Play “Overdose” by Ducky:
The latest track from Ducky “Overdose” is an entrancing melody that might take you a bit to get used to, but once you catch on to the evolving loop you’ll be hooked. Give the track a listen and let us know what you think in the comments below.
“Neiman’s sweet but skillful vocals backed by electro-pop beats provide substance to the dance genre, well-suited for the club goer with a conscience or the broken-hearted casual dubstep listener.” – Interview Magazine
“Ain’t nothing to duck with.” – CMJ
Ducky, aka Morgan Neiman, has released her new EP,
The Whether, today! Receiving support from Interview Magazine and CMJ to CBS Interactive’s “The Street Date,” the new record blends ethereal vocals, grinding beats, and dark mantras of loss and resentment to create her unique brand of sophisticated pop. To celebrate the release, Ducky created a series of striking videos to accompany each track, allowing listeners to have a visually-stimulating experience of her music. Head to thewhetherep.com to check out the complete collection of videos. She has also unleashed the MP3 for “Overdose,” an understated track made up of chilling vocals over a single, steady beat.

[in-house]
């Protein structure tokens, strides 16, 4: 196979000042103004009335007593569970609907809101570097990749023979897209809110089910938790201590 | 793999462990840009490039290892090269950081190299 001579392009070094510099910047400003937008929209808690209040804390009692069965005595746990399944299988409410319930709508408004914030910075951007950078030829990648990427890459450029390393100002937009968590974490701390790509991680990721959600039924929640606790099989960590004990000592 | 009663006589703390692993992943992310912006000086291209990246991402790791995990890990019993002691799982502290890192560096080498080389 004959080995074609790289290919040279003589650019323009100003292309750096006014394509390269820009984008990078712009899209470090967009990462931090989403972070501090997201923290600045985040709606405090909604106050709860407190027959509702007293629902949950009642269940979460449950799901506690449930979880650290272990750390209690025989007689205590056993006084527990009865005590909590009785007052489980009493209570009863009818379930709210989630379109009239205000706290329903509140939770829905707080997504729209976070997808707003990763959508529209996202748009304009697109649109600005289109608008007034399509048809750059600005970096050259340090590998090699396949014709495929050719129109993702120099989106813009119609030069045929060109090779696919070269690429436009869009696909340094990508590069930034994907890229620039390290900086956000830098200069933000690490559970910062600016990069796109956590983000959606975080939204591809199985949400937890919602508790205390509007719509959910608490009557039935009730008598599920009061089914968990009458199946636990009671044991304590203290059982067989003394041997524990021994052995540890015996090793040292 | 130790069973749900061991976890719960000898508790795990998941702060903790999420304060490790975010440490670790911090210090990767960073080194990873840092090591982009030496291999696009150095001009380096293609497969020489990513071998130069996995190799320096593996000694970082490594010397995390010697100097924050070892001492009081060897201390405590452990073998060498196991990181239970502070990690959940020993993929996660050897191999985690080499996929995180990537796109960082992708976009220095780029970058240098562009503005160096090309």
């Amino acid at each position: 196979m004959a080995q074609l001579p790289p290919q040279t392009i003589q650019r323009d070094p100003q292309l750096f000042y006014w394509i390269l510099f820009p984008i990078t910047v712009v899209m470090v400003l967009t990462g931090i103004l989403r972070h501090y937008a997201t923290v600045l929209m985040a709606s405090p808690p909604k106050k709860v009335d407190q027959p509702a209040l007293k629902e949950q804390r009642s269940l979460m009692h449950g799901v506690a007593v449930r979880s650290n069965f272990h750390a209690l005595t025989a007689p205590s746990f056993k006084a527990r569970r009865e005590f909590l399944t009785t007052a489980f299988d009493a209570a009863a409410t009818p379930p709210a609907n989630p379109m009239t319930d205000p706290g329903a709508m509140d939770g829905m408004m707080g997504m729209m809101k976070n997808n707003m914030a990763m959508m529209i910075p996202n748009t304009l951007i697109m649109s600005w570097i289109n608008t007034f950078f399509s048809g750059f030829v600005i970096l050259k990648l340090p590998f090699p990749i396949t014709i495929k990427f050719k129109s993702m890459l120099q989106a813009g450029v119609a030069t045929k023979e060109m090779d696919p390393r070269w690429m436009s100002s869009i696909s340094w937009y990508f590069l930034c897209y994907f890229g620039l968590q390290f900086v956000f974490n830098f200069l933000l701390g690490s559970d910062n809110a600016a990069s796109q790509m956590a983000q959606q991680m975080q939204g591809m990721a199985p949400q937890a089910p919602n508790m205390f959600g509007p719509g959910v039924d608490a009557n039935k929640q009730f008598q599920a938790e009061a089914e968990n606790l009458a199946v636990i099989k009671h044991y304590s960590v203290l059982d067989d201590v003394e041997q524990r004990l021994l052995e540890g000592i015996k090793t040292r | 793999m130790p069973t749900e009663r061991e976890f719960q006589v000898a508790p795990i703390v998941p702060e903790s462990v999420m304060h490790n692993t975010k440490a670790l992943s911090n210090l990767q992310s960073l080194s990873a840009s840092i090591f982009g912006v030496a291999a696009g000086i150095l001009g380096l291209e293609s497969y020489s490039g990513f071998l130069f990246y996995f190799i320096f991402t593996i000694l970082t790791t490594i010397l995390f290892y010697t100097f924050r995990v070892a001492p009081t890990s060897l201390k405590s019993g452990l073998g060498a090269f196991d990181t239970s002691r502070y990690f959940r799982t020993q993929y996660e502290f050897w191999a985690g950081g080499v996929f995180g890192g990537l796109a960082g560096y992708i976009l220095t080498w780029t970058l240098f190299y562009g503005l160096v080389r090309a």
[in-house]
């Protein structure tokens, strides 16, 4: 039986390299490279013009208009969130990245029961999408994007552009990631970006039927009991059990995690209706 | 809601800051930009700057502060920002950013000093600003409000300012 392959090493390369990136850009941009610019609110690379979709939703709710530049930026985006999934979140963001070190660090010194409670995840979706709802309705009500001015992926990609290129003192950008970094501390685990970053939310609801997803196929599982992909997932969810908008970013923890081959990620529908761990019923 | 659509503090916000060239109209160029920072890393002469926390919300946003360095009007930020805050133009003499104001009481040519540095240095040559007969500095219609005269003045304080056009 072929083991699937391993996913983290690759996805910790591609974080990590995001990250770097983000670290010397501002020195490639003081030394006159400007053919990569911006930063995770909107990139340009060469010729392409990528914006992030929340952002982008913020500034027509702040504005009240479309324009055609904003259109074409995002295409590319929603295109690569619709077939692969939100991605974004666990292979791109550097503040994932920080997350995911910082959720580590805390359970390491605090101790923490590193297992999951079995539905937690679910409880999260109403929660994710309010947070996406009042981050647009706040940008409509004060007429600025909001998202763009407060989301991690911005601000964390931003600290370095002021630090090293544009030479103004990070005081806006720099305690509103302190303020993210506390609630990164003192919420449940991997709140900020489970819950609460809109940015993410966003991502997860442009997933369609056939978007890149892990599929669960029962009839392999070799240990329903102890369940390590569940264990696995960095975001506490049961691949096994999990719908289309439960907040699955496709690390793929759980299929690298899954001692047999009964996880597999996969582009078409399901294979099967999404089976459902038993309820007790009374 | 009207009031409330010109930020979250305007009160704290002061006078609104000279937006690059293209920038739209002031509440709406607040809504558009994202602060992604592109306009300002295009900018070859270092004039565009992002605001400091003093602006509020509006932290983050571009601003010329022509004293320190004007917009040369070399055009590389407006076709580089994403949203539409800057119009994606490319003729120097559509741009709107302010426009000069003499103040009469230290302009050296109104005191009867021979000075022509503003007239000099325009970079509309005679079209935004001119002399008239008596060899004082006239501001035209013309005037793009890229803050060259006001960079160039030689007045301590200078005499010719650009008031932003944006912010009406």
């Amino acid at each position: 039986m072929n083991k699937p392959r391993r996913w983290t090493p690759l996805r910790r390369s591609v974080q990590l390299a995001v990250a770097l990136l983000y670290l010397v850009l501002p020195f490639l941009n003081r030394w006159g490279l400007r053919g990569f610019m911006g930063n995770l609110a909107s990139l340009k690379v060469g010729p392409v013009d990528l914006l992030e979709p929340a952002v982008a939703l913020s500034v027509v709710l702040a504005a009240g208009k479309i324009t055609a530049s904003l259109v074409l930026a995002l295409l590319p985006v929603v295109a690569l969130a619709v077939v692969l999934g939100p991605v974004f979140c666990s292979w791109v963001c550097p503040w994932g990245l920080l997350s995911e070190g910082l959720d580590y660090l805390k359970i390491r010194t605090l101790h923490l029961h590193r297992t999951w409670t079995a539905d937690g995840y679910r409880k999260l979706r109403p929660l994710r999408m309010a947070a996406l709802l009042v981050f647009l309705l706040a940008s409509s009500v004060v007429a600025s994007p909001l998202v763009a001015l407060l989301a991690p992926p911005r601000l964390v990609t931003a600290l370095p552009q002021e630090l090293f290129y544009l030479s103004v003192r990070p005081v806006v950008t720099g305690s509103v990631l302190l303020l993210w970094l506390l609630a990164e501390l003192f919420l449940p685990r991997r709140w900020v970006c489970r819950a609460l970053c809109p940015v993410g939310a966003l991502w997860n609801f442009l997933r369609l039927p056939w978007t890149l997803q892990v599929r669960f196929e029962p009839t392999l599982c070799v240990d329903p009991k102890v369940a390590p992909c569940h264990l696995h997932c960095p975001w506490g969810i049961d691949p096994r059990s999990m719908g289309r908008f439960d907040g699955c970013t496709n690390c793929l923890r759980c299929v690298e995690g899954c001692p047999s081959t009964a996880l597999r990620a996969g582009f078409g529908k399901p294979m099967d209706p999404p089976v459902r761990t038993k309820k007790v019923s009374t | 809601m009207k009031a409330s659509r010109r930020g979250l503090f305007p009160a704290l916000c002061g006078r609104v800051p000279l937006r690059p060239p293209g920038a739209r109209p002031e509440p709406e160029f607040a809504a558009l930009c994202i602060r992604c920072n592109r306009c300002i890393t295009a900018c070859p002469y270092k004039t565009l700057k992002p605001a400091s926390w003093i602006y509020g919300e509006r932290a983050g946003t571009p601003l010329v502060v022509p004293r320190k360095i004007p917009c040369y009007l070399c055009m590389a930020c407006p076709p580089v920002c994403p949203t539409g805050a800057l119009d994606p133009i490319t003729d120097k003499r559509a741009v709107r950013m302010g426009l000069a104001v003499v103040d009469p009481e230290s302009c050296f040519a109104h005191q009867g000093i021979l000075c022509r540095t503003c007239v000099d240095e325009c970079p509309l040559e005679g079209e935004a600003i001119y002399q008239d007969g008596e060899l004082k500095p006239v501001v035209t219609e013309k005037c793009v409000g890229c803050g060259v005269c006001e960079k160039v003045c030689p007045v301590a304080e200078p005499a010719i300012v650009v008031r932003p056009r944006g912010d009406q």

The Whether EP’s first single, “Like Rain,” features Ducky’s eerie vocals over a give-and-take of synths. As its title suggests, “I Want To Die” is a full of dark lyrics, and the distorted sounds that echo through its background set a mysterious tone. “Mouths Like Sidewinder Missles” naturally closes the EP with building drums and a ghostly redemptive melody ending unresolved. With a powerful voice and producer’s instinct, Ducky has established herself as an artist whose genre-bending sound is distinctly her own. The Whether EP is now available on Ducky’s bandcamp and will also be available on iTunes.
Making music since she was 13 years old, Ducky has shared the stage with the likes ofJapanther, Ninjasonk, Fool’s Gold’s Party Supplies & Danny Brown, developing her own distinct style of songwriting and production, which stand strong with equal parts virtuosity and pluck.
By Ryan Davis